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Steelers LaMarr Woodley is not worrying about conditioning comments

Sticks and stones may break his bones, but talk of laziness and adjectives of obesity will apparently never hurt the Steelers starting outside linebacker.

Matthew Emmons-USA TODAY Sports

The Pittsburgh Steelers dealt with a plethora of injuries during the 2012 regular season. While LaMarr Woodley was not one of the most severe injuries suffered, his was definitely one of the most talked about.

The biggest problem is, when the talking began it didn't seem to be focused specifically on the high-ankle sprain which forced Woodley to miss action and quarterbacks. Inquiring eyes were looking a little higher, as captured in the comments of an unnamed teammate.

"He was awful. He tells us he works out, but we didn't see it. He wasn't in shape. That has to be a reason why he was always hurt."

Woodley isn't having any of it.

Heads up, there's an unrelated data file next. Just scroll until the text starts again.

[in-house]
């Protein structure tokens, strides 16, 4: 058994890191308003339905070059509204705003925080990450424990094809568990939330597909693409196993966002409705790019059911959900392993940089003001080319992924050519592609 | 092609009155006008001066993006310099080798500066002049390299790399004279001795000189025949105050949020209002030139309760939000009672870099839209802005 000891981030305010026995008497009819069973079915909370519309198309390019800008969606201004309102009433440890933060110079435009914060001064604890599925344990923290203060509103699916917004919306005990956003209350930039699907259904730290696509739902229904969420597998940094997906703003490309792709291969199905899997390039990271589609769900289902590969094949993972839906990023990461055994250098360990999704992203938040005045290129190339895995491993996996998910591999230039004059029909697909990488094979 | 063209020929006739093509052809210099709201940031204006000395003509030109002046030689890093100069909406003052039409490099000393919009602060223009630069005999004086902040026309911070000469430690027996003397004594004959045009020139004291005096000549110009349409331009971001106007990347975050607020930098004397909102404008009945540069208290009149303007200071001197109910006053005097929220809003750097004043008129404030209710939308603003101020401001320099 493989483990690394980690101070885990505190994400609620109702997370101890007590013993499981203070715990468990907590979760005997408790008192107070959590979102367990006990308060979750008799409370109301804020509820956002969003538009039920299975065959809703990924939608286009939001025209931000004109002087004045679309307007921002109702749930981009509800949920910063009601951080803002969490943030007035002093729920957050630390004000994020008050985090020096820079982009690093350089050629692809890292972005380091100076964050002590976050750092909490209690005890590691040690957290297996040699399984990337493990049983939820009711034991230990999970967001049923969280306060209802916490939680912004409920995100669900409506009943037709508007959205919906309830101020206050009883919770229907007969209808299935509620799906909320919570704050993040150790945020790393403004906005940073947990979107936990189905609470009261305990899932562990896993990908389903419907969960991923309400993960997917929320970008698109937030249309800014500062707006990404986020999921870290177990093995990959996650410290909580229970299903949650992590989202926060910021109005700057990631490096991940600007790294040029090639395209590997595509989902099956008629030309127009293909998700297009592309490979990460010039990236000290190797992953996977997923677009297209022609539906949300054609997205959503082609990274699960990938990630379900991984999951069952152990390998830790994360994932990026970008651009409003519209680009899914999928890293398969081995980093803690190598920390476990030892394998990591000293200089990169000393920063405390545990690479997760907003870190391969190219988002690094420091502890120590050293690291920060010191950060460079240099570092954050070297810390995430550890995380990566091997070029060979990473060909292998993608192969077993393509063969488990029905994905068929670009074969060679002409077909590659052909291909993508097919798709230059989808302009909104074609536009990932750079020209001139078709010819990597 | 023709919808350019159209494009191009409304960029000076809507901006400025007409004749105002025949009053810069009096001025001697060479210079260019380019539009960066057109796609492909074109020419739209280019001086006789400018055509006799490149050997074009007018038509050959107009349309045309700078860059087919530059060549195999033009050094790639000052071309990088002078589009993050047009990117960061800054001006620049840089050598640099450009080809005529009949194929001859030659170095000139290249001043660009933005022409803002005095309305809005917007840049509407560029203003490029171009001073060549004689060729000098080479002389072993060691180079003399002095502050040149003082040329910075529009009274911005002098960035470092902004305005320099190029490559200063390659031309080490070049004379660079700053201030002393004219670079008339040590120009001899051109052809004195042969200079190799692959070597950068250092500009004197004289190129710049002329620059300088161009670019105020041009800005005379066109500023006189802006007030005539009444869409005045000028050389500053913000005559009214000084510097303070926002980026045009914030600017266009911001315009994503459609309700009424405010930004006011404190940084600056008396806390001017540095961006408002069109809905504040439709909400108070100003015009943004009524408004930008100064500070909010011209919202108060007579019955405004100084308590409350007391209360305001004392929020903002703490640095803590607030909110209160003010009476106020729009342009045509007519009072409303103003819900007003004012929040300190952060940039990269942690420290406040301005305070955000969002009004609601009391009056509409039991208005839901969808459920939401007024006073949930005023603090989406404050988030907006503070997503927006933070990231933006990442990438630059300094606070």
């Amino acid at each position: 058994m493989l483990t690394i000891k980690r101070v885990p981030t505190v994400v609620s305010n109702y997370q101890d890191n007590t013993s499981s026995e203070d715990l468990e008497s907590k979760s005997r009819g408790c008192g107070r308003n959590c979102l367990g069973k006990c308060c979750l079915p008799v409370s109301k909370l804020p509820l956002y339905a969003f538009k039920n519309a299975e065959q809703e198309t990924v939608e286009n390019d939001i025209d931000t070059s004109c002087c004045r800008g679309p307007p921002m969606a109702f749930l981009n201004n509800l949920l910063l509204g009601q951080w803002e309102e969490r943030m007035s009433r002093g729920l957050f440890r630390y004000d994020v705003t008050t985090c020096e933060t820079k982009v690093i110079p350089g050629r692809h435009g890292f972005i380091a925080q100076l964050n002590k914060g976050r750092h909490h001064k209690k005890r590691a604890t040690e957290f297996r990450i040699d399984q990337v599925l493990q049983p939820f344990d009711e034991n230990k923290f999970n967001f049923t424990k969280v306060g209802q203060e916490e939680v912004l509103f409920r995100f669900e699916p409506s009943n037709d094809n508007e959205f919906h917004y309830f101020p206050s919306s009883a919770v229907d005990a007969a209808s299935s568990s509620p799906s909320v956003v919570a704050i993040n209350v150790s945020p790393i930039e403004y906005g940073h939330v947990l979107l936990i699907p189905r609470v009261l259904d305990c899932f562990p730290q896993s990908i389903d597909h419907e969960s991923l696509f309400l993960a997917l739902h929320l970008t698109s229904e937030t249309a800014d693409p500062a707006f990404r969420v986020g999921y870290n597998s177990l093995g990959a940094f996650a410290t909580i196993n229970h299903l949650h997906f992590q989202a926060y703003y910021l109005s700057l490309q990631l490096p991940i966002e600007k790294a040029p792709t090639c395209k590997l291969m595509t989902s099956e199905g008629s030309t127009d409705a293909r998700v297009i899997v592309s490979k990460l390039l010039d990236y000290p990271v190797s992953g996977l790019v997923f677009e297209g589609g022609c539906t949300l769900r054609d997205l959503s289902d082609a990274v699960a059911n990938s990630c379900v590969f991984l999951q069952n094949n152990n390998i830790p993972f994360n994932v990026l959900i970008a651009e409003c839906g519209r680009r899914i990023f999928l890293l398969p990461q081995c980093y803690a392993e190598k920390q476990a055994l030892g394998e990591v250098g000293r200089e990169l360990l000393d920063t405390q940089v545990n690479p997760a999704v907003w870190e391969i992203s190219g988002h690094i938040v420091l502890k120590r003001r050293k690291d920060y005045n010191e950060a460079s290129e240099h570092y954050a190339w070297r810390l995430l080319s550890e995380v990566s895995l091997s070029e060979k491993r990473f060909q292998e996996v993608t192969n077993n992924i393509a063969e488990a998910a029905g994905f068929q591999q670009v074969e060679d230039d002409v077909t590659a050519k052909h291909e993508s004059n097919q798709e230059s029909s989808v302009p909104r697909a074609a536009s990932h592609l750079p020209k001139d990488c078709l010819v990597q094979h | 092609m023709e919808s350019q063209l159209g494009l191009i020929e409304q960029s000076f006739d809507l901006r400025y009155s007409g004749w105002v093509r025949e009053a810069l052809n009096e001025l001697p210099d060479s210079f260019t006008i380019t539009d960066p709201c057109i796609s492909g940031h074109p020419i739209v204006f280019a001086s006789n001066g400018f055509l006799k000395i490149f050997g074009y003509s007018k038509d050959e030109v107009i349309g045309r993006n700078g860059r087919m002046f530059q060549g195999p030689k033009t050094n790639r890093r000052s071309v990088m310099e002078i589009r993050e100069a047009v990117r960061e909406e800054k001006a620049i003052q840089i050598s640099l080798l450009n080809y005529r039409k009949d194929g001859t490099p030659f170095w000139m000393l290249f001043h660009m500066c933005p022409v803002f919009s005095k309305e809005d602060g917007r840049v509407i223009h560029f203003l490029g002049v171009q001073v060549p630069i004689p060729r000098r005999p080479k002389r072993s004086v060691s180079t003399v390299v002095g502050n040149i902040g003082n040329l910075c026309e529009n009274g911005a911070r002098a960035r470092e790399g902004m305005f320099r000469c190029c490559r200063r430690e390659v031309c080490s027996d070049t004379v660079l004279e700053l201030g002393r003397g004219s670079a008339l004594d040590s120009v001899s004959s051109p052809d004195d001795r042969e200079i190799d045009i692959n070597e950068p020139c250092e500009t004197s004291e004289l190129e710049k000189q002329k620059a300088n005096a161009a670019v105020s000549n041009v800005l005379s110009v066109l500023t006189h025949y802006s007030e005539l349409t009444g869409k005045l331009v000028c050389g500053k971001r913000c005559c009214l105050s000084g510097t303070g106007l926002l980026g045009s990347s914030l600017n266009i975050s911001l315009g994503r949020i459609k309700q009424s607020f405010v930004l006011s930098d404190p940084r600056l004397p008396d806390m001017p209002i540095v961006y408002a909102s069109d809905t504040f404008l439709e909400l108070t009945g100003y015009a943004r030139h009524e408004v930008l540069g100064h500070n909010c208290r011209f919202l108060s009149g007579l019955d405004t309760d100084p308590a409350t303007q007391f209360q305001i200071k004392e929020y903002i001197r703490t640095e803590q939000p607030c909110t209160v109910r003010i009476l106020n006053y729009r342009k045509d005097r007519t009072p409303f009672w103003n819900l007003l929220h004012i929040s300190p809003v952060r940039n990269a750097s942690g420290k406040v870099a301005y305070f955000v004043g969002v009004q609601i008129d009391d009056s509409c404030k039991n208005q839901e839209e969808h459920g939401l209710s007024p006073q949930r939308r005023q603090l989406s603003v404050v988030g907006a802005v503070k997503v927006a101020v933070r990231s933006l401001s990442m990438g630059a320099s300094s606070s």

"It doesn't bother me at all. They're coming at the wrong person when they try coming at me. I don't listen to nothing. Playing football my whole life growing up, and you're in the spotlight, sometimes it comes with the good and the bad. You just have to know how to accept it.

"Somebody talking about me doesn't motivate me. I don't pay attention to it."

Woodley was already reportedly deep into his off-season program when the unattributed comments came out following the end of last season. He points toward his injured ankle as his biggest hindrance.

"The ankle is great. After the season, I had time to rest on it and get off of it a little bit.

"During the season you're fighting, trying to get back on the field and you kind of set yourself back and forth a little bit, but, during the offseason, I had time to let it heal."

The Steelers are hoping the ankle is healed, as they will be relying heavily on Woodley in 2013. With James Harrison now playing for the Cincinnati Bengals, Woodley will be left to create pocket pressure with Jason Worilds or Jarvis Jones. Woodley is now one of the defense's veteran leaders, and the team wants him to lead on the field - not from the bench.

Woodley may be separating himself from the conditioning commentary for now, but he will need a strong year to prevent such quotes from rearing their ugly heads next off-season.